Recently, I spoke to a very close friend of mine – Sarah. She said she often found herself working at odd hours in her team, pulling all-nighters so she could feel like her work was worth something. She felt like she was not doing enough and was not as qualified as her peers. She imagined herself as an ‘imposter’ trying to fit in, and that really took a toll on her.
Sarah’s manager seemed to have caught on to it. The manager told my friend that she had nothing to worry about and asked if there was anything the organization could do to help her. All she needed was that assurance and support. Ever since, Sarah seemed to feel more comfortable and certainly more confident in her abilities.
Now, maybe Sarah got lucky with her manager. However, ‘luck’ is something that comes once in a lifetime, maybe twice, but not always. Imposter Syndrome is a psychological phenomenon in which a person believes that they don’t deserve their job despite all of their achievements in the workplace and are afraid of failing. If I were to picturize Imposter Syndrome, this would be it:
Impostor syndrome manifests itself as widespread self-doubt, insecurity, and the unwavering assumption that an individual’s accomplishments and triumphs result from chance rather than intrinsic or taught qualities and knowledge. People suffering from imposter syndrome are frequently afraid of being exposed as phony. They think that all of their accomplishments have been driven completely by external sources.
Imagine this: you’re giving everything you’ve got, beating yourself up for minor mistakes, and feeling like you’re deceiving people – you essentially feel like a fraud. Under pressure, you may fold rather than attempt to discover answers because you don’t know how to manage your thoughts.
Now, imagine this: you are convinced that your colleagues have it all together, but you don’t, and you can’t accept praise because you never believe your work is good enough, even when everyone says you’re doing well. It can have a detrimental influence on your career since it can lead to procrastination – you end up deferring tasks out of worry of not being able to complete them up to the mark. A feeling of wanting never-ending improvements ensues.
Alternatively, you might over-produce or over-prepare – spend more time on a task than what is required – to demonstrate your competence, leading to fatigue. It gets counterproductive. You realize this can have a negative impact on your productivity, job, relationships, and even your health, right?
It’s easy to feel inept in today’s fast-paced professions when there’s always something new to learn or a new skill set to perfect. In addition, digital technologies and social media make it only easier than ever to compare our achievements to those of others, continuing a cycle of self-doubt. What’s worth noting is that about 9%-82% of people will encounter Imposter Syndrome at some point in their careers, according to Medical News Today.
Such ‘imposters’ are of five kinds, according to experts (Courtesy: Dr. Valerie Young):
When completing a task, the expert will not be content until they believe they have learned everything there is to know about the subject. It might be challenging to finish jobs and projects when too much time is spent looking for information.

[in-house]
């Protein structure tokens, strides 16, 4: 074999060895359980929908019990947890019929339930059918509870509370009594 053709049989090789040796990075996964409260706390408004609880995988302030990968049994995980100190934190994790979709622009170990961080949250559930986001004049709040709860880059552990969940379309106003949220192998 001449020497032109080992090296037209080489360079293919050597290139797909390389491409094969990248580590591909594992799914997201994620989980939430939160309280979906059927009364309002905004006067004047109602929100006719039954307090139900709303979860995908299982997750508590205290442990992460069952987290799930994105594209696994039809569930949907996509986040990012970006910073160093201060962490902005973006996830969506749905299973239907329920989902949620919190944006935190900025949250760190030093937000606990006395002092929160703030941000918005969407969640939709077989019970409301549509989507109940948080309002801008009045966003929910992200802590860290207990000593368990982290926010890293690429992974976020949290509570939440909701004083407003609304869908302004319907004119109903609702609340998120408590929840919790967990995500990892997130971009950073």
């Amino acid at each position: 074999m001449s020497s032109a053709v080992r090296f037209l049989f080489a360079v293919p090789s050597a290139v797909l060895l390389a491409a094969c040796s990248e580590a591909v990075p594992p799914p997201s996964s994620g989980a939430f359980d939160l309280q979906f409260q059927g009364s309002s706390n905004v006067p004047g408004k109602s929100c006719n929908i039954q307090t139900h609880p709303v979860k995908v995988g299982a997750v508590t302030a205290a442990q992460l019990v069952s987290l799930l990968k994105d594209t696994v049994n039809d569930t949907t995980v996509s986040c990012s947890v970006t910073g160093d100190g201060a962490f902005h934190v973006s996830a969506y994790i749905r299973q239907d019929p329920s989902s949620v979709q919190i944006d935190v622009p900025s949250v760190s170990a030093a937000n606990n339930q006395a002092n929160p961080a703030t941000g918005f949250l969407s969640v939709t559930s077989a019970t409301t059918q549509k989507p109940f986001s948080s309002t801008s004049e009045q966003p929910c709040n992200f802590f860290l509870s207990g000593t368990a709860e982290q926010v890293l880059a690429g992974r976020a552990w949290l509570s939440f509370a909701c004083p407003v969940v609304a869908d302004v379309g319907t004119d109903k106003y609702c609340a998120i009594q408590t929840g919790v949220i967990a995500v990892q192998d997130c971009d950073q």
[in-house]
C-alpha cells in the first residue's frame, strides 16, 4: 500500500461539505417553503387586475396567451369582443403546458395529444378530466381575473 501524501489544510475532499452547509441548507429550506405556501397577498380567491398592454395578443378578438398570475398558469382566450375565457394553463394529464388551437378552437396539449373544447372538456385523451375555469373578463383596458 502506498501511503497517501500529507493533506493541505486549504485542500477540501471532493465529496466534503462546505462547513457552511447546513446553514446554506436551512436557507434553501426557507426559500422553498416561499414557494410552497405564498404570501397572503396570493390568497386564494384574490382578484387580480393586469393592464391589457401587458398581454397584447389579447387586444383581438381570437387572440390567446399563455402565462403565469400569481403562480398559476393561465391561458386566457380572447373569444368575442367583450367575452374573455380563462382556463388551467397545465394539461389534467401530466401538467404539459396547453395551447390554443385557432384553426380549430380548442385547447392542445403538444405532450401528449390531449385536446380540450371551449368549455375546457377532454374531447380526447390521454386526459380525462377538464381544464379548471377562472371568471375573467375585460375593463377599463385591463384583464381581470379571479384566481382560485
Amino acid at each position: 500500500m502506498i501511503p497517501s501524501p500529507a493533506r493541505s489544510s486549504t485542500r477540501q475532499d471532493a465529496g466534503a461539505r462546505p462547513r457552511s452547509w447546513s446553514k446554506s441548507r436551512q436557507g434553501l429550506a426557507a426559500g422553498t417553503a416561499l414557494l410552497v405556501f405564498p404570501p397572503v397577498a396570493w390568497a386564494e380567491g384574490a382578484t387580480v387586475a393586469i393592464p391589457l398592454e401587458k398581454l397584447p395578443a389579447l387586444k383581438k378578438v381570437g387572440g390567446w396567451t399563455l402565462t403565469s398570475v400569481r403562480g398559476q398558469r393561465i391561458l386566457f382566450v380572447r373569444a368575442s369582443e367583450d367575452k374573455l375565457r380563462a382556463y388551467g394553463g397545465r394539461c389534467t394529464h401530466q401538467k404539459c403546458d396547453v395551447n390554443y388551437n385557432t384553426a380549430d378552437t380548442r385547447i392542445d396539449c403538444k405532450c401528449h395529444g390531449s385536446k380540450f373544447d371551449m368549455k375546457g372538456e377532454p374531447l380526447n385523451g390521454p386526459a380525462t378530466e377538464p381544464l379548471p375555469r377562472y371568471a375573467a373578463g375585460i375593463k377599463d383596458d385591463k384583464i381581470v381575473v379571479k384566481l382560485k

These experts should acknowledge that there is no such thing as a limit to knowledge. So, rather than constantly acquiring additional knowledge or skills, they must strive to acquire them just when it is required.
The perfectionists have a lot of anxiety, uncertainty, and concern, especially when they set themselves impossible goals that they can’t attain. Rather than celebrating their accomplishments, a perfectionist would focus on areas where they might have done better.
To eliminate their perfectionism, perfectionists can try the GEQ (Good Enough Quality) method. To put it another way, finishing a task as something great is better than striving to achieve perfection. Perfectionists spend more time planning; hence must interrupt the pattern by setting realistic goals and giving themselves positive affirmations even for work half-done.
The soloist, often known as the “rugged individualist,” likes to work alone because they are afraid that asking for assistance may indicate inadequacy. In order to establish their self-worth, the person may refuse aid.
It may be difficult, but the problem of not asking others might be that they either haven’t discovered the appropriate persons or that they have been made to feel that way at some point in their lives. Soloists can begin by seeking a mentor or joining a support group to meet individuals from whom they could ask for assistance.
The Natural Genius:
Natural geniuses pick up new talents quickly and effortlessly, but they may feel humiliated and inadequate when confronted with a difficult task. What could be beneficial for natural geniuses is if they understand that everyone must work hard to accomplish some goals. They can build a growth mentality to overcome their genius complex.
Extreme effort, as in “workaholism,” is a common reason for a superhero’s success. This can lead to burnout, which can harm one’s physical and mental health as well as interpersonal connections.
Such people are people pleasers. They put up considerable effort not only for themselves but also for others. The superheroes want to leave a lasting impression, and they aim to accomplish it by taking on more tasks.
While Imposter Syndrome is a typical occurrence for most people, it doesn’t mean that anybody has to succumb to its negative mindset. It’s important to note that our own opinions aren’t always true. Talking about anxieties and fighting negative beliefs are two ways to overcome it. It might be good to keep a record of accomplishments and celebrate victories.